take it on lam


2 [lam] Slang.
a hasty escape; flight.
verb (used without object), lammed, lamming.
to run away quickly; escape; flee: I'm going to lam out of here as soon as I've finished.
on the lam, escaping, fleeing, or hiding, especially from the police: He's been on the lam ever since he escaped from jail.
take it on the lam, to flee or escape in great haste: The swindler took it on the lam and was never seen again.

1885–90; special use of lam1. Compare beat it! be off!

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Based on the Random House Dictionary, © Random House, Inc. 2014.
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World English Dictionary
lam1 (læm)
vb , lams, lamming, lammed
1.  (tr) to thrash or beat
2.  (intr; usually foll by into or out) to make a sweeping stroke or blow
[C16: from Scandinavian; related to Old Norse lemja]

lam2 (læm)
1.  a sudden flight or escape, esp to avoid arrest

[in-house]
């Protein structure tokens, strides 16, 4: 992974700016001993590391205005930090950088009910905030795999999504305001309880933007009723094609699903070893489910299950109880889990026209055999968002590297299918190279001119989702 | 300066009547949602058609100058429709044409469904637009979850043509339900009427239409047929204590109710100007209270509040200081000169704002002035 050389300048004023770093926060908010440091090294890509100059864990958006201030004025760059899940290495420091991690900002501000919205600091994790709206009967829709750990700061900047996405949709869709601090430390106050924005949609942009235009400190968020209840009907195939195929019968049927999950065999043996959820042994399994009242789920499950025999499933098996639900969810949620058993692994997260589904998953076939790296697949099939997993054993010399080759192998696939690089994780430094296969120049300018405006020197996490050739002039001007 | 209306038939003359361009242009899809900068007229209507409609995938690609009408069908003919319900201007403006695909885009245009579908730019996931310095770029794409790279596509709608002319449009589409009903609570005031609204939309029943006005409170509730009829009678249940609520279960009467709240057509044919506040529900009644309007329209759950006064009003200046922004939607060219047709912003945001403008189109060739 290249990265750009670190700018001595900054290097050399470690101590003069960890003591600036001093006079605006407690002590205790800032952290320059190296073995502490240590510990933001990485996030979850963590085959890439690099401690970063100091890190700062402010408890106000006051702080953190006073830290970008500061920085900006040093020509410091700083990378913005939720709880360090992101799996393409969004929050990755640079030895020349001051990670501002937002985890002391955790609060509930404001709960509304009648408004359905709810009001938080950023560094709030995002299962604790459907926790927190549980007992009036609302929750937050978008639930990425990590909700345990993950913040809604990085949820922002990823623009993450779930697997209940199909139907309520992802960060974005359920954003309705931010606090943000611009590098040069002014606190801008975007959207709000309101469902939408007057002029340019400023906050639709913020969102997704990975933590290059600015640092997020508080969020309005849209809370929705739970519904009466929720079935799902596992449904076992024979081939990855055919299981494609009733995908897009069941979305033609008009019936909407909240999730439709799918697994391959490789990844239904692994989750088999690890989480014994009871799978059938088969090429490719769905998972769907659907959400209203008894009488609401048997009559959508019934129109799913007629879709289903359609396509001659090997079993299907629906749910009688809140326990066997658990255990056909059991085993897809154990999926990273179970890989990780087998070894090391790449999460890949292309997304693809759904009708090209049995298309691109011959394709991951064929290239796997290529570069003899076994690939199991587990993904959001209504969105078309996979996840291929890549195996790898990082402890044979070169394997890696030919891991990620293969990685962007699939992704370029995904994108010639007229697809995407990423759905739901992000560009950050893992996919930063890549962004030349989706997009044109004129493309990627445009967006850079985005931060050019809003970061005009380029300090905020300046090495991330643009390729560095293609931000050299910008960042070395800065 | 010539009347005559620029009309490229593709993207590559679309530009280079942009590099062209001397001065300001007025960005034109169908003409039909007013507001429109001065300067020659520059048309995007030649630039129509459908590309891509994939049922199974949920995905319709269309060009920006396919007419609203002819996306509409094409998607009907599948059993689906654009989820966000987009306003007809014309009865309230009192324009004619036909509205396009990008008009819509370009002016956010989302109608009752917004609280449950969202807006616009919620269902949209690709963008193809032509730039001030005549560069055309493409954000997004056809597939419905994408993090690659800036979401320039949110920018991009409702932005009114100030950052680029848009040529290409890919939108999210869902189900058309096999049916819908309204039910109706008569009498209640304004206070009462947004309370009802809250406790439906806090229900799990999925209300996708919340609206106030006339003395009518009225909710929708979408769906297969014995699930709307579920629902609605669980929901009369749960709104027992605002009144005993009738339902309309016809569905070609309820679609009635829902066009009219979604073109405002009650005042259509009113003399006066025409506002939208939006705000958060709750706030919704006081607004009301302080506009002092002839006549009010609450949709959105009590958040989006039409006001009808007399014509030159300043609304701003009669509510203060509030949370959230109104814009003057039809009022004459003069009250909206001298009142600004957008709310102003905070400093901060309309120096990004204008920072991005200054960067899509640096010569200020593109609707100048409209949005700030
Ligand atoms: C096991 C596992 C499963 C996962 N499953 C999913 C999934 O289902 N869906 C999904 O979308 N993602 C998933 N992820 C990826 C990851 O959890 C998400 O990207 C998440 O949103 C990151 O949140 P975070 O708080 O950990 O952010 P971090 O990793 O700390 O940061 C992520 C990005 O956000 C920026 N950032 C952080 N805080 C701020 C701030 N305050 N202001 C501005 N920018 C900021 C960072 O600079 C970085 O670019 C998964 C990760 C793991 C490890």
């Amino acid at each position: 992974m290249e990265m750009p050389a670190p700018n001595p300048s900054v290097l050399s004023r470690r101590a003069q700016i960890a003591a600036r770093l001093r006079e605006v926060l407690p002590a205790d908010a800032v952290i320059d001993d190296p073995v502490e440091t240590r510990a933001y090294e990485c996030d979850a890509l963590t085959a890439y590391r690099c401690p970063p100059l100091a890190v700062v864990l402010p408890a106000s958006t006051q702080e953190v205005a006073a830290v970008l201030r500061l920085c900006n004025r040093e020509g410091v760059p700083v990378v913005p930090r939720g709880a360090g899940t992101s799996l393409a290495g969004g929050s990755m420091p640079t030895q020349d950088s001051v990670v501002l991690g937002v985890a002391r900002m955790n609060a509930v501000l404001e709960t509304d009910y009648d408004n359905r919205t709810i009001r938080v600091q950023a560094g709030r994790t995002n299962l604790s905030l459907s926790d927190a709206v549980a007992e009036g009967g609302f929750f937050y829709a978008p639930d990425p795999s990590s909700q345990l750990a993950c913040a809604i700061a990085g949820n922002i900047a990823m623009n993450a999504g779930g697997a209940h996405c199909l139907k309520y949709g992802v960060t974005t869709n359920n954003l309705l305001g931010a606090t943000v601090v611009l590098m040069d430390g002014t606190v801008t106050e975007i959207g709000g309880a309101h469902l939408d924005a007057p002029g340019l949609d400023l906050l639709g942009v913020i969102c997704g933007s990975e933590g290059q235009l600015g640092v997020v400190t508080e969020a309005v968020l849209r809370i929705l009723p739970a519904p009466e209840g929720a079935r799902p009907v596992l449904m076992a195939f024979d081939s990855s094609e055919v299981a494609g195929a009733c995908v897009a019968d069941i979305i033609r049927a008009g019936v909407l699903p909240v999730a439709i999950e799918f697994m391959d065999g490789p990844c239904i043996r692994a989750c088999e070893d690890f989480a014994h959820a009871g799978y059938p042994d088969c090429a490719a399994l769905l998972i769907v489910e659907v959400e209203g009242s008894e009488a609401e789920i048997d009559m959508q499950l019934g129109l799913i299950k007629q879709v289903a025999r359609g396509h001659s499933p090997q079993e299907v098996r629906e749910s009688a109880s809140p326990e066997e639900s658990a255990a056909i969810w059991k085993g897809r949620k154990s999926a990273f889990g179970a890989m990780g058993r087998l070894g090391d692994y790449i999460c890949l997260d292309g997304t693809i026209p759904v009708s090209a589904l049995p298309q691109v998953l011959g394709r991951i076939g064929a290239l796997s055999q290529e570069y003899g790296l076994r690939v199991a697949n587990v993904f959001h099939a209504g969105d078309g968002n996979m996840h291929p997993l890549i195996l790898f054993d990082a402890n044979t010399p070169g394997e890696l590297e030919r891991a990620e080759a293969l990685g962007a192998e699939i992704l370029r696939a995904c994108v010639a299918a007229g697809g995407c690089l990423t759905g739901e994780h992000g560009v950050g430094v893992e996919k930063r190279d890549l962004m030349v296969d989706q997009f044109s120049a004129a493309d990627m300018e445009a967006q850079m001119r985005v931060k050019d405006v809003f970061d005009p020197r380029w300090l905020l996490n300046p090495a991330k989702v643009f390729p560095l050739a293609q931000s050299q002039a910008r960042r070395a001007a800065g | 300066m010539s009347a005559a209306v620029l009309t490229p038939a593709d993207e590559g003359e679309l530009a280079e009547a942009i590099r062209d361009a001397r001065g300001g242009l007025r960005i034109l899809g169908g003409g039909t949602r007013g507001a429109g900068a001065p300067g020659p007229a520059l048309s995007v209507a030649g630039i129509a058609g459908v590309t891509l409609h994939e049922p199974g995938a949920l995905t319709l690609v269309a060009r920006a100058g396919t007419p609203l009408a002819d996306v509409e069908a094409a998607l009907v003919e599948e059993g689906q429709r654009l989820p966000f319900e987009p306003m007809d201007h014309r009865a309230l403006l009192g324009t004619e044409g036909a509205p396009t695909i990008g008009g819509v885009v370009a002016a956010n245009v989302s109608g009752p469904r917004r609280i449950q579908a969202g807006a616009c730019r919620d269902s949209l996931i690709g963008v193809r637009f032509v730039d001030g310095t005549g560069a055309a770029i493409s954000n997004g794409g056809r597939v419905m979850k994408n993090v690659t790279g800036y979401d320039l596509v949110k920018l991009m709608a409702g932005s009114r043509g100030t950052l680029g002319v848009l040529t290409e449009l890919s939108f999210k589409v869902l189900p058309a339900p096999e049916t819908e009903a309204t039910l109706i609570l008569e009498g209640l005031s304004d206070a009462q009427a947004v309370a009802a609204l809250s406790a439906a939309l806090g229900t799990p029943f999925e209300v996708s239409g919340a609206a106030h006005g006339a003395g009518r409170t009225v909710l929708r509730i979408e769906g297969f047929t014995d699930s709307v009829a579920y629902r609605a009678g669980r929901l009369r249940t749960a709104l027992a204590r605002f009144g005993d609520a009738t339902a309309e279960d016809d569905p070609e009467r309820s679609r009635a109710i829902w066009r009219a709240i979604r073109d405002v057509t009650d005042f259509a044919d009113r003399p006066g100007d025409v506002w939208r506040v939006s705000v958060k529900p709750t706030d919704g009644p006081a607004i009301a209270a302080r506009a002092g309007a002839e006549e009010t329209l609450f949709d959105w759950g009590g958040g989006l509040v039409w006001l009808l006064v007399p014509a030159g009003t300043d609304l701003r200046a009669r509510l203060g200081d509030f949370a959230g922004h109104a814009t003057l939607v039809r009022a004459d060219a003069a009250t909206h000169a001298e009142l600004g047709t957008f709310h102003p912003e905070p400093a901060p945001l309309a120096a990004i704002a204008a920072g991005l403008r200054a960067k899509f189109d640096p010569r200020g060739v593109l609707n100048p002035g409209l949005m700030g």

2.  on the lam
 a.  making an escape
 b.  in hiding
vb , lams, lamming, lammed
3.  (intr) to escape or flee
[C19: perhaps from lam1 (hence, to be off)]

Collins English Dictionary - Complete & Unabridged 10th Edition
2009 © William Collins Sons & Co. Ltd. 1979, 1986 © HarperCollins
Publishers 1998, 2000, 2003, 2005, 2006, 2007, 2009
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Word Origin & History

"flight," as in on the lam, 1897, from a U.S. slang verb meaning "to run off" (1886), of uncertain origin, perhaps somehow from the first element of lambaste, which was used in British student slang for "beat" since 1596; if so, it would give the word the same etymological sense as beat it.
Online Etymology Dictionary, © 2010 Douglas Harper
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American Heritage
Abbreviations & Acronyms
The American Heritage® Abbreviations Dictionary, Third Edition
Copyright © 2005 by Houghton Mifflin Company.
Published by Houghton Mifflin Company. All rights reserved.
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